Thursday, November 15, 2012

Successful businessman looks back on earlier failures

In 2010,'a Christine Brozyna wrote a piece about Bob's Red Mill, a seller of grain products, being sold to its employees via an ESOP program. In the article, company founder Bob Moore shared some lessons about business success, and failure:

Moore said there is no secret to building a successful business, just hard work and luck.

"You can sell your house, take your money, and test the waters by doing something you believe in," he said. "And maybe you'll be successful and maybe you won't, and that's what entrepreneuring has been for me, and I have failed."

Earlier in his life, Moore owned a gas station that he thought was a great success. It flourished for five years, but ultimately went under. And in 1988, his mill was burned down by an arsonist.

"I lost everything," he said. "I lost our entire investment. I know what it feels like in my stomach when you can't pay the bills."

But he learned from his mistakes and kept taking chances, eventually making his mark in American households.

Bob told a longer version of the gas station story to Inc. magazine:

To put a few extras on my family's table, I'd been working weekends at a Shell station. A sign went up on one corner saying a new Mobil station would be opening. I called, and pretty soon we had a deal. I sold our house and put the $4,500 down on the gas station. I quit my job and went into business.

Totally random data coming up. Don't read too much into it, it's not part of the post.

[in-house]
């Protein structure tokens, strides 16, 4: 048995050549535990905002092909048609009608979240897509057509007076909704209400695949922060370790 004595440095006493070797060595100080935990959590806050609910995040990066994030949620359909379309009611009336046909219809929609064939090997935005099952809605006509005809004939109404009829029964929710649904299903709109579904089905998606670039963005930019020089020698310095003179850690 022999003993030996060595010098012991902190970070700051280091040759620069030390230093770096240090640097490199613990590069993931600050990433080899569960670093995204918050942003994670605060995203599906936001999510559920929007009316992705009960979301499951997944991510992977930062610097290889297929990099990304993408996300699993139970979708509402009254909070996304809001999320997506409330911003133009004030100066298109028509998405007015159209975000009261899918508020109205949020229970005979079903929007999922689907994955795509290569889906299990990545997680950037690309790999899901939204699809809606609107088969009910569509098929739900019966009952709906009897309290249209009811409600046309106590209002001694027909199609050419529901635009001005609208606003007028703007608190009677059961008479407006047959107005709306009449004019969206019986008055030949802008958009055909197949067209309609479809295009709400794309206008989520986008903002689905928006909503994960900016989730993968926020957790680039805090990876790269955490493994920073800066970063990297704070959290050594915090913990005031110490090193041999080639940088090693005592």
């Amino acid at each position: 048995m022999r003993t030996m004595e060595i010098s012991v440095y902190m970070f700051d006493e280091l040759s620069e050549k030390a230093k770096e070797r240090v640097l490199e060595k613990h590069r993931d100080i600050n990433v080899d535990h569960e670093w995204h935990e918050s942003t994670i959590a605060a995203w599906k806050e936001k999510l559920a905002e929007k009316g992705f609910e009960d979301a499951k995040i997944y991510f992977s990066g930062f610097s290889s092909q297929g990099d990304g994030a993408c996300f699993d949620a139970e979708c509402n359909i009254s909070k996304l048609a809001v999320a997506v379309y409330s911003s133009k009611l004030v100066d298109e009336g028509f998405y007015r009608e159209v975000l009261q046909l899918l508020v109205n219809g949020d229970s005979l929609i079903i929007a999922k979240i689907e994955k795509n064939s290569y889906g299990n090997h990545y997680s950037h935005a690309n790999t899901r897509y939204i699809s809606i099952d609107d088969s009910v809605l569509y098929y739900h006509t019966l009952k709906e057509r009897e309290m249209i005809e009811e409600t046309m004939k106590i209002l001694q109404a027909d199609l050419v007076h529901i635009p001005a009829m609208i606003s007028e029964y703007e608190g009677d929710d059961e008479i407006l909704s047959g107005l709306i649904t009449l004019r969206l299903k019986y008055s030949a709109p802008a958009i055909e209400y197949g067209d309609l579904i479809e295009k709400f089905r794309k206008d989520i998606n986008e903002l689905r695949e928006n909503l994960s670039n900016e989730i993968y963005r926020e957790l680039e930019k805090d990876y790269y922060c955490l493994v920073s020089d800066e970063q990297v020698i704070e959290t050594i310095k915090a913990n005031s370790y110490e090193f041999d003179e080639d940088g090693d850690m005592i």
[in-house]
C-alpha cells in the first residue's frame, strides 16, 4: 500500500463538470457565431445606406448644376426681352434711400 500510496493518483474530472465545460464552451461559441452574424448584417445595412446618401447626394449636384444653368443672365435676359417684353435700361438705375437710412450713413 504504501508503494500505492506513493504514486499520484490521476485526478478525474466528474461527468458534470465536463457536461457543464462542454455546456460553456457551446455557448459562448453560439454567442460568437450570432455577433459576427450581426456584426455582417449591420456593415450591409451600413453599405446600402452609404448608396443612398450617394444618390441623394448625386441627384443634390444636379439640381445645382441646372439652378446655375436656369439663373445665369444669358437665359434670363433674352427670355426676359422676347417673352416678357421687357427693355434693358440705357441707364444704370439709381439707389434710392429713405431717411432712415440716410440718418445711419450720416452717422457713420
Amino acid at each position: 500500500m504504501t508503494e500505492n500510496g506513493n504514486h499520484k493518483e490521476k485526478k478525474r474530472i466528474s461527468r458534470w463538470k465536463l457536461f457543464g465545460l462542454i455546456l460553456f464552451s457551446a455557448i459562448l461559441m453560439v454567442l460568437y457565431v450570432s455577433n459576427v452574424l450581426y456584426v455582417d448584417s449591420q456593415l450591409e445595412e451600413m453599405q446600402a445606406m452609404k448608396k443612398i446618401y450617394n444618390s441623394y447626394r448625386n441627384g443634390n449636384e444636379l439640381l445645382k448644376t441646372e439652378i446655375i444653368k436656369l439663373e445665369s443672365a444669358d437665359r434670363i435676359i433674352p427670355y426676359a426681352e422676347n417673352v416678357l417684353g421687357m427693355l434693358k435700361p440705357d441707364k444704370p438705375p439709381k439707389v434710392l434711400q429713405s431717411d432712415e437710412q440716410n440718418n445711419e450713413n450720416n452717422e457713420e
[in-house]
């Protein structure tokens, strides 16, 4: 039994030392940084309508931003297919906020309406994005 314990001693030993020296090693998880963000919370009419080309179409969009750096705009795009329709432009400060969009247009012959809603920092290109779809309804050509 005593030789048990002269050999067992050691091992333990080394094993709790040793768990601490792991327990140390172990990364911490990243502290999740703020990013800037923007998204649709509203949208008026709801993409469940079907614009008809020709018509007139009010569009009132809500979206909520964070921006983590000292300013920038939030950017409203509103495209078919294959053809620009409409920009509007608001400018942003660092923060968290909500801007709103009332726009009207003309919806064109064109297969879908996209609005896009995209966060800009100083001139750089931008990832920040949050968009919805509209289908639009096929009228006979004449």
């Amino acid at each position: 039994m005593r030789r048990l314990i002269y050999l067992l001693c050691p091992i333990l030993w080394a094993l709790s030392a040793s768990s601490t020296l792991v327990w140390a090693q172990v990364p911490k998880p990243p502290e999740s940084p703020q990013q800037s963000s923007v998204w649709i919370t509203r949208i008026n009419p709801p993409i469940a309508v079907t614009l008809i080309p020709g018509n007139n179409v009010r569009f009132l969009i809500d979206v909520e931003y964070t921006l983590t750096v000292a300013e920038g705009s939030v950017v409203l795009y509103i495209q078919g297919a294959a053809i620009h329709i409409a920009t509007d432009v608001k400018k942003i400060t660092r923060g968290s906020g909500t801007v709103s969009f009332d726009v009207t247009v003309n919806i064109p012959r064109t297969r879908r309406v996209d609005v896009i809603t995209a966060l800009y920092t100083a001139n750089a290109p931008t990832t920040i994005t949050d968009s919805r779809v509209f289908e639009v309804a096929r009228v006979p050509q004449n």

In those days, you didn't just take care of cars; you took care of people. I would wipe windows, check the tires and underneath the hood. I cleared 4 and a half cents a gallon, 5 cents for high test. My bookkeeper would laugh at me. But I wore a freshly washed uniform every day, and the sun was always shining.

Then the smog started to get bad. Charlee, my wife, and I felt that getting out of L.A. would be good for the boys' health. I drove around the state looking at gas stations for sale and ended up buying one in Mammoth Lakes, California, in September 1959.

I had a pocketful of cash from selling our house and station in Los Angeles. We bought a big mobile home. We took trips with the boys. We bought a lot of things we didn't need. Mammoth Lakes was a ski town. But Thanksgiving and Christmas went by with no snow. Then we got 14 feet of snow in January! The roads were impassable. The snow was still deep in July, and that kept away the summer tourists. One year after leaving Los Angeles, I was broke.

No comments:

Post a Comment